In an emailed report to members headlined “Policy execution – industry in doldrums,” Dr. Steve Wong, executive president of the China Scrap Plastics Association, says end markets for plastic scrap in China are shrinking because of rigid inspection programs being carried out by Chinese government agencies.
Wong, who also is chairman of Hong Kong-based Fukutomi Co. Ltd. and sits on committees of the Brussels-based Bureau of International Recycling (BIR), says a Central Task Force established by China’s President Xi Jinping “is putting into execution the corrective actions on all polluting industries, particularly recycling of solid [waste] and plastic [scrap], targeting the operations with imported [materials].”
He continues, “Being target-oriented, all factories holding import licenses for plastic [scrap] recycling have to go through a round of intense inspections by a high-caliber inspection team of 1,700 well-trained inspectors, teamed up from various parts of China.”
Wong says the teams expect to complete their work in July 2017, and, at the end of the month, “import permit reductions which could be up to 60 percent” could be in place, “according to market rumors.”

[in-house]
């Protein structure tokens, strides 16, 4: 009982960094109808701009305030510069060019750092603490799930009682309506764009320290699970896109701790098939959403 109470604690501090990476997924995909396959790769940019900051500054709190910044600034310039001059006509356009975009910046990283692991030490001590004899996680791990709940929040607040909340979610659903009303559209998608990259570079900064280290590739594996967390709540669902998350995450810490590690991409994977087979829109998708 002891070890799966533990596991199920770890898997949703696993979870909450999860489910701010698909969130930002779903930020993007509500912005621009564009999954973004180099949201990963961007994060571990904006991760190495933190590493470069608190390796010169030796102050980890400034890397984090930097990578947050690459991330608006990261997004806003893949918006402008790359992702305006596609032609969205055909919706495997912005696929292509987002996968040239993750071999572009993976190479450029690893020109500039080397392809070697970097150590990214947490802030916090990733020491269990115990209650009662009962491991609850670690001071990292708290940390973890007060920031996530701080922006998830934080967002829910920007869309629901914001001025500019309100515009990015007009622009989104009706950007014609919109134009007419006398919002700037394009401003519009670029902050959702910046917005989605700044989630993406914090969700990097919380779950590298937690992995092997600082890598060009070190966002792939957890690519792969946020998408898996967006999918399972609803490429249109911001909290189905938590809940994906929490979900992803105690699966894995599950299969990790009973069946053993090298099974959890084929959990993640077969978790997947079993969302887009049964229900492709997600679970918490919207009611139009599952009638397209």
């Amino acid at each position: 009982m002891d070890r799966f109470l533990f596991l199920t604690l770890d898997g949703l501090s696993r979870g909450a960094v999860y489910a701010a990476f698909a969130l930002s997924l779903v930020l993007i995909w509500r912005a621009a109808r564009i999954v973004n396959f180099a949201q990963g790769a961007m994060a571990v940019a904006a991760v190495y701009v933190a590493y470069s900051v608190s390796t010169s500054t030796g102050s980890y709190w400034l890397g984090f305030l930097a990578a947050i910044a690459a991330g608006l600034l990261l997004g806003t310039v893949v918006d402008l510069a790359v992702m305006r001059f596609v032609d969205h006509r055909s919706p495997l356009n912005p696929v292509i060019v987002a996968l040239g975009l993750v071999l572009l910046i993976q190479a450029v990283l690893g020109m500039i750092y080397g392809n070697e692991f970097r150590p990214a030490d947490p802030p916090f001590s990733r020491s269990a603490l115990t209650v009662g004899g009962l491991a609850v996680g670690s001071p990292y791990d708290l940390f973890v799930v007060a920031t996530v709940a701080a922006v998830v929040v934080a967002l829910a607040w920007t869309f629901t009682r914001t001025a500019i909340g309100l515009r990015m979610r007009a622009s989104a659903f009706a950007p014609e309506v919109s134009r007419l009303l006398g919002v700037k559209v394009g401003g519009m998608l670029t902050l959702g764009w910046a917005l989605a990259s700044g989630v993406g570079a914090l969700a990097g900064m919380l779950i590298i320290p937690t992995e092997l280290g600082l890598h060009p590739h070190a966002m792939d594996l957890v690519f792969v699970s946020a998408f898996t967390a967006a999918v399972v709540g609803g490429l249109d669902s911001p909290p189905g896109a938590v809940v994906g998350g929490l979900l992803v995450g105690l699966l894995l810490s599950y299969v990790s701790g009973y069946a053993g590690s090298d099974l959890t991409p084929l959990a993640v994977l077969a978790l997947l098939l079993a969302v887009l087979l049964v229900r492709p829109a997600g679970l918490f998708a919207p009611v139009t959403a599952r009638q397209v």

Among the aspects of direct interest to inspectors, says Wong, are:
1) compliance with pollution control and management; and
2) audits related to import permits and their potential illegal use.
Inspectors also will look into whether there is malfeasance on the part of local government departments, he says.
“It is expected that a number of recycling factories will hardly be able to meet the strict standards and may face the problem of import permit curtailments, or even [having permits] entirely rescinded,” says the plastic recycling executive. “Some factories chose to slow down their production to avoid excessive pollutants being discharged (and failure in inspection), while others could not maintain smooth production due to
Other plastic recycling and scrap consuming firms, he notes have had to “suspend production until the import of plastic scrap has resumed after new import permits are released.”
In addition to the July effort, Wong says China’s AQSIQ (General Administration of Quality Supervision,
Wong concludes, “With the industry in the doldrums and with trading activities slowed down, the supply of and demand for [plastic scrap] has been upset.”